Bryce was written for flutist Robert Aitken, harpists Judy Loman and Erica Goodman, John Wyre and me, percussion and marimba. It was dedicated to my son Bryce. In my opinion the best performance was given in the Glenn Gould THeatre in Toronto the night of the Glenn Gould Prize award ceremony about 6 months after Takemitsu’s death. Takemitsu’s wife Asaka and daughter Maki were in attendance as well as Bryce and many of Toronto’s music elite.
The first meeting between Bryce and Takemitsu and the subsequent composing of Bryce, is documented in an earlier article on this site titled Toru Takemitsu.
I was prompted to write this article after a recent performance of Bryce in Toronto by five young women, all of whom were connected to people I’ve known for years. Flutist Sarah Moon, harpists Sophie Baird-Daniel and Angelica Hairston and marimbist Chung Ling-Lo. The percussion was played by Allison Bent, a former student in my university percussion ensemble. Allison asked me to attend one of their rehearsals. This would be my first time hearing Bryce played by people other than those for whom it was written. All the performances in my past had been, with one exception, with the original ensemble. At the rehearsal, it was clear the work had been prepared with great care and sensitivity.
The 12:00 noon, 22 January, 2013 concert was given in the Canadian Opera Company, Richard Bradshaw Amphitheatre. Over the years, I have grown to enjoy this space. It’s an open venue, two floors above the opera lobby, with raked bench seating, huge wall to wall windows rising three stories with an expansive view of University Avenue, its lanes separated in summer by colourful flower gardens now covered in still pristine snow. The Bradshaw, as I think of it, has a surprisingly good acoustic. The amphitheatre is named in honour of the man who, besides conducting the orchestra and managing the opera company, worked tirelessly for years to bring a new opera house to Toronto. Not long after achieving his dream, Richard dropped dead next to an airport carousel waiting with his wife for their baggage. The one hour Bradshaw Amphitheatre concerts are free to the public.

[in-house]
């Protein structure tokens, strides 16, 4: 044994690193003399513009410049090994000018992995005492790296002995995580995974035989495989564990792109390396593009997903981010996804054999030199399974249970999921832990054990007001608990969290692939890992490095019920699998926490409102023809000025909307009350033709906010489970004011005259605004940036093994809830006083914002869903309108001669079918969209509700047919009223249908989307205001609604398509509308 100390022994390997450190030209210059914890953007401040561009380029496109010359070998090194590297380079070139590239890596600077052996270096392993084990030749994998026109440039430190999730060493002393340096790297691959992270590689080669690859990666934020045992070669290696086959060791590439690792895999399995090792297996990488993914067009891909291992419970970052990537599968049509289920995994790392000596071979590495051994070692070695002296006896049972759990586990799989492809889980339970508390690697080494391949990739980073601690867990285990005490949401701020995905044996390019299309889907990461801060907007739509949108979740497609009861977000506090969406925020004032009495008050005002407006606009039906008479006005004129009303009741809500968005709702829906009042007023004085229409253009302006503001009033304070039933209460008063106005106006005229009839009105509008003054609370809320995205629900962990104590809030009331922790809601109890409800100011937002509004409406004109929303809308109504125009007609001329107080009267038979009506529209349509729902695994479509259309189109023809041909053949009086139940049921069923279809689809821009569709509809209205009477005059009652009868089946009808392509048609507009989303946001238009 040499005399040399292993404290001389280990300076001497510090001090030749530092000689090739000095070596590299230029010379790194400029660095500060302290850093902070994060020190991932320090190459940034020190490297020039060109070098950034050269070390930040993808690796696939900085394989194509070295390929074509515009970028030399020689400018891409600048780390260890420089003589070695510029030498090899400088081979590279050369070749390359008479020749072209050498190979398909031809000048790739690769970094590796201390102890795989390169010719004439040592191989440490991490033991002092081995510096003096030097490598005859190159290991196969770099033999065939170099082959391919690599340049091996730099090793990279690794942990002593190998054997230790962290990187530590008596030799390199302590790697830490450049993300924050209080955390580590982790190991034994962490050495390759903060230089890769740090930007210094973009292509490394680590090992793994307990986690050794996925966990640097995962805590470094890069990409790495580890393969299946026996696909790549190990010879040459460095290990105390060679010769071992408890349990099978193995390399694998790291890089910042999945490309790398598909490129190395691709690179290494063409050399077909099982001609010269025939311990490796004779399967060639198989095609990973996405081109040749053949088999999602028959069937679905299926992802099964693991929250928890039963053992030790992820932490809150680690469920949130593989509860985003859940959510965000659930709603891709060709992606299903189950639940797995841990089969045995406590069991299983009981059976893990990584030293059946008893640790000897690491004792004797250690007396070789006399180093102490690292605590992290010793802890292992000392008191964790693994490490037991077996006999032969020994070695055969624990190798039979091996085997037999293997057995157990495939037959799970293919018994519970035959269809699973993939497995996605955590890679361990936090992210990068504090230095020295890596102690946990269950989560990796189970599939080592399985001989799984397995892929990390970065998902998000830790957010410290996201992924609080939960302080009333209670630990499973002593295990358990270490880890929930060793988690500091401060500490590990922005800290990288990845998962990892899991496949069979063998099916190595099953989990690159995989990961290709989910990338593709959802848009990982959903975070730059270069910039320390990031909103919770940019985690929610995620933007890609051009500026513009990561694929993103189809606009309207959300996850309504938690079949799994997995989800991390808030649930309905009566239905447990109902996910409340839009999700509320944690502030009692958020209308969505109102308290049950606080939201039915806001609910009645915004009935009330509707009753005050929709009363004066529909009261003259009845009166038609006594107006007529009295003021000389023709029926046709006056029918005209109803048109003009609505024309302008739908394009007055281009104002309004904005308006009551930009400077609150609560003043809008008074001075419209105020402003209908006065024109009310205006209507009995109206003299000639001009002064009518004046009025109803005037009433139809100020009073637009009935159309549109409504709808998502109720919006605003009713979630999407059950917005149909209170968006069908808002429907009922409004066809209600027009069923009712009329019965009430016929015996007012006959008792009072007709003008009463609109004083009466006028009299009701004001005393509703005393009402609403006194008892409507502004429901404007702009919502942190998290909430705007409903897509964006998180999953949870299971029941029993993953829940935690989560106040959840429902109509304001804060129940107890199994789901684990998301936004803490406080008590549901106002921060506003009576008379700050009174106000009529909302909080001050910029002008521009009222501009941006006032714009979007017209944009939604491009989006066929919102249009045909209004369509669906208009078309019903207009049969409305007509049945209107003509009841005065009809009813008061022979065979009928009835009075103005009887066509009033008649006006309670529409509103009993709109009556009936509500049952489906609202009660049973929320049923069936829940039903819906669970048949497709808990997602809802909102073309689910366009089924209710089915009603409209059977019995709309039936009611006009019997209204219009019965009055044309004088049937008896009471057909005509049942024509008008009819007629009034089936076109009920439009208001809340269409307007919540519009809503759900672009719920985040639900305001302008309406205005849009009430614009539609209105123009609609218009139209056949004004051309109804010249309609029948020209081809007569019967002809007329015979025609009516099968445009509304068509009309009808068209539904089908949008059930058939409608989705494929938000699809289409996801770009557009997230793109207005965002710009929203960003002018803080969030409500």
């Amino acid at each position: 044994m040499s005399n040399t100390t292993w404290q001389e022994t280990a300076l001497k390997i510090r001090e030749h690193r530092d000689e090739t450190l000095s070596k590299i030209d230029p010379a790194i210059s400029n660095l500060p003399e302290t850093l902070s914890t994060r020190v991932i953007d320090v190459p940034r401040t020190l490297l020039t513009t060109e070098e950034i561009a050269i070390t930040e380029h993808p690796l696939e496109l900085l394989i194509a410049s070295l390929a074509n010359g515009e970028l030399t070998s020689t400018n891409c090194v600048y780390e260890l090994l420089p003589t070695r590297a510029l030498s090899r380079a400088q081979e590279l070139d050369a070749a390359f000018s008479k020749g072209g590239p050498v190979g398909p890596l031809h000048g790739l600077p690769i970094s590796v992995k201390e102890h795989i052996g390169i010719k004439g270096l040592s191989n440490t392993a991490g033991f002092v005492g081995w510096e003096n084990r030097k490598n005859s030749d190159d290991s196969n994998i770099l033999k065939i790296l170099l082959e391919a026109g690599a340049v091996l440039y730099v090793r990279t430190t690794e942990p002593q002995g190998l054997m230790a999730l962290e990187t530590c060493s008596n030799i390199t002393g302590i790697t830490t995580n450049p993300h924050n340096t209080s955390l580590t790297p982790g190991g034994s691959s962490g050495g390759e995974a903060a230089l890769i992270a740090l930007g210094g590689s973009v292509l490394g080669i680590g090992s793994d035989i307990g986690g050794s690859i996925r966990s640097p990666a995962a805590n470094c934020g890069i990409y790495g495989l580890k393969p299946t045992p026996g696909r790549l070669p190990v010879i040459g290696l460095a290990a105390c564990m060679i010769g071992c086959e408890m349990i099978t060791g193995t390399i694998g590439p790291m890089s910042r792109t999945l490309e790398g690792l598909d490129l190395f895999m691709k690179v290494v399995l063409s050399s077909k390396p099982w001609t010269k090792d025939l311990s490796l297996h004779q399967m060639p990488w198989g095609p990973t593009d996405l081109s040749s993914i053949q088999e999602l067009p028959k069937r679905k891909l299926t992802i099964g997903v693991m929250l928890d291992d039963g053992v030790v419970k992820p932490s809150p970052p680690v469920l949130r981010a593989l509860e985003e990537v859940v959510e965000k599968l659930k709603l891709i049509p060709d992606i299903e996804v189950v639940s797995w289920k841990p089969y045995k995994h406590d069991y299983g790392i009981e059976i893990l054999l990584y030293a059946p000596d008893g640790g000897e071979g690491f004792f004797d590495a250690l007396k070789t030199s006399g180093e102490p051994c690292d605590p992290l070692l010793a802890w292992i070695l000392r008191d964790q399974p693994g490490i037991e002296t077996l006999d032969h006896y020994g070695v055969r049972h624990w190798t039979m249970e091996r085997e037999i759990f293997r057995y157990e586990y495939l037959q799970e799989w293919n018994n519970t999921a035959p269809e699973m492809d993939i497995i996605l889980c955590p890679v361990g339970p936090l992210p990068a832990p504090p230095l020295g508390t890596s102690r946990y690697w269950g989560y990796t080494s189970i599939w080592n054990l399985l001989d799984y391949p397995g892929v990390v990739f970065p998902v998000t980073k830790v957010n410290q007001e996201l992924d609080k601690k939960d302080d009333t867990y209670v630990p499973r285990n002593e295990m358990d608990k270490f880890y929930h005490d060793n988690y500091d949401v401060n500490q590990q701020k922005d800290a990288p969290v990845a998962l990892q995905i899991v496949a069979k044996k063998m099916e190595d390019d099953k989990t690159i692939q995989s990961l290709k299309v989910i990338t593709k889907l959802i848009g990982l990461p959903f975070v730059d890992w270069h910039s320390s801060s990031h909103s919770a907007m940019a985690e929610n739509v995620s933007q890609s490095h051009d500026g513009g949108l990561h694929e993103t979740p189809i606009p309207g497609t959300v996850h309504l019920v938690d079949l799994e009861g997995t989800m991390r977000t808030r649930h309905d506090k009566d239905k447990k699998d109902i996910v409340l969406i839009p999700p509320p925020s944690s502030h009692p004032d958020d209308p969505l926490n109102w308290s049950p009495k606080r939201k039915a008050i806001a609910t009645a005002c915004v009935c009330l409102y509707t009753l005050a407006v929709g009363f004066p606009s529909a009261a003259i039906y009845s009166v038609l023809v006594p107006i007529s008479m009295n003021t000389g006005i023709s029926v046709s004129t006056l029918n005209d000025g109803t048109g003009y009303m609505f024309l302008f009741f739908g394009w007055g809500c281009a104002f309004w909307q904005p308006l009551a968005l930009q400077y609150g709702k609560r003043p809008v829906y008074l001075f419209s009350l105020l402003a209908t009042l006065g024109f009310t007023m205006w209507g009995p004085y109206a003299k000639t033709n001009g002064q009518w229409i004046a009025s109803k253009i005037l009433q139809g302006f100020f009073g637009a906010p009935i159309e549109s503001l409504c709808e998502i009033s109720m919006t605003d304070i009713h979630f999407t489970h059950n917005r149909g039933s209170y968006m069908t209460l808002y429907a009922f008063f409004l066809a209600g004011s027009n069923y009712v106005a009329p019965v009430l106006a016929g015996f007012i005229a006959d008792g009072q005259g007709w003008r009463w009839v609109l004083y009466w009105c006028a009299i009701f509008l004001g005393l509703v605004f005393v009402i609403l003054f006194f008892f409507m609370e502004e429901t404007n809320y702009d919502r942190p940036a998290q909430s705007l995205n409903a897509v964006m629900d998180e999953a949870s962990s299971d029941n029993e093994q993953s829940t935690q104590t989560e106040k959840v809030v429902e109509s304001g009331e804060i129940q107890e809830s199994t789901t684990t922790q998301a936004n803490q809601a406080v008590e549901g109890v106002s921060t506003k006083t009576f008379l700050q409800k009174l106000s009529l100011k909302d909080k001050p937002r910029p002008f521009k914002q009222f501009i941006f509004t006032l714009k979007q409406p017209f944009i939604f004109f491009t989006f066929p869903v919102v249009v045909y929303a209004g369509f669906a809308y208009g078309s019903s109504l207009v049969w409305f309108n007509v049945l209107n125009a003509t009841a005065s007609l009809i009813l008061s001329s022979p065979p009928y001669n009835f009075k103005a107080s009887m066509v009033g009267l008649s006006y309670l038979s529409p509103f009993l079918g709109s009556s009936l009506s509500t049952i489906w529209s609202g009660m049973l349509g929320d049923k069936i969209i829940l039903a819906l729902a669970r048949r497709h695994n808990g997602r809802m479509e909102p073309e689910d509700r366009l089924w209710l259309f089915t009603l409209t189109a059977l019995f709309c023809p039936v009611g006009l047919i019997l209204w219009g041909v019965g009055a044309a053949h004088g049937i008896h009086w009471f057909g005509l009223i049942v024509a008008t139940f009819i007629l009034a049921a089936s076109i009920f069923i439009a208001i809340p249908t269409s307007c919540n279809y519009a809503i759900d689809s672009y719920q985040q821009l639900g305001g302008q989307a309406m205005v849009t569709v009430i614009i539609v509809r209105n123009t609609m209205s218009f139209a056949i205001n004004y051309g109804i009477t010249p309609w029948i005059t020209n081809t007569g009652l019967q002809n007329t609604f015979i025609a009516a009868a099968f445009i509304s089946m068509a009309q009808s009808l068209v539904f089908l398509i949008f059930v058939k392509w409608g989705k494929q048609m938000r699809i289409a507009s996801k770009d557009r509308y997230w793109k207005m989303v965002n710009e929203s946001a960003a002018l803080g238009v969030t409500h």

The programme was titled Meditations on East and West and began with Takemitsu’s Air for solo flute, his last composition, completed in 1994 in his hospital room. He died a few months later. Air is not only beautiful, it is challenging in its simplicity. Sarah Moon, a student of Toronto’s emminent flutist Susan Hoeppner, played the work with elegance and a lack of affectation. She would once again delight the audience with her performance of the extremely demanding flute part to Bryce.
The programme’s second work was titled Histoire du Tango (1956) by Astor Piazzolla, a three movement work elegantly played by violinist Rebecca MacLeod amd Sophie Baird-Daniel, one of the harpist’s in Bryce.
Bryce ended the concert. The flutist and harpist mentioned above were joined by another harpist, Angelica Hairston and marimbist Chung Ling Lo and percussionist Allison Bent playing gongs and smaller ringing sounds some floating on water. My wife Eleanor and I were seated together. The great harpistt, teacher and friend Judy Loman and Susan Hoeppner arrived and sat with us. The flute part requires multiphonics and other extended techniques. The harp parts are perfectly written, a fact noted by Judy Loman who once said, “Toru must have studied with a harpist”. Judy was one of the people for whom the work was written. We had not seen each other for many years and it was a pleasure sharing a warm reunion with her.
After the performance Judy my wife and I sat for a moment reflecting on what we had just heard. I turned to Judy and said, “It is a difficult work. They all played well.” Judy replied, “it is a work for artists.”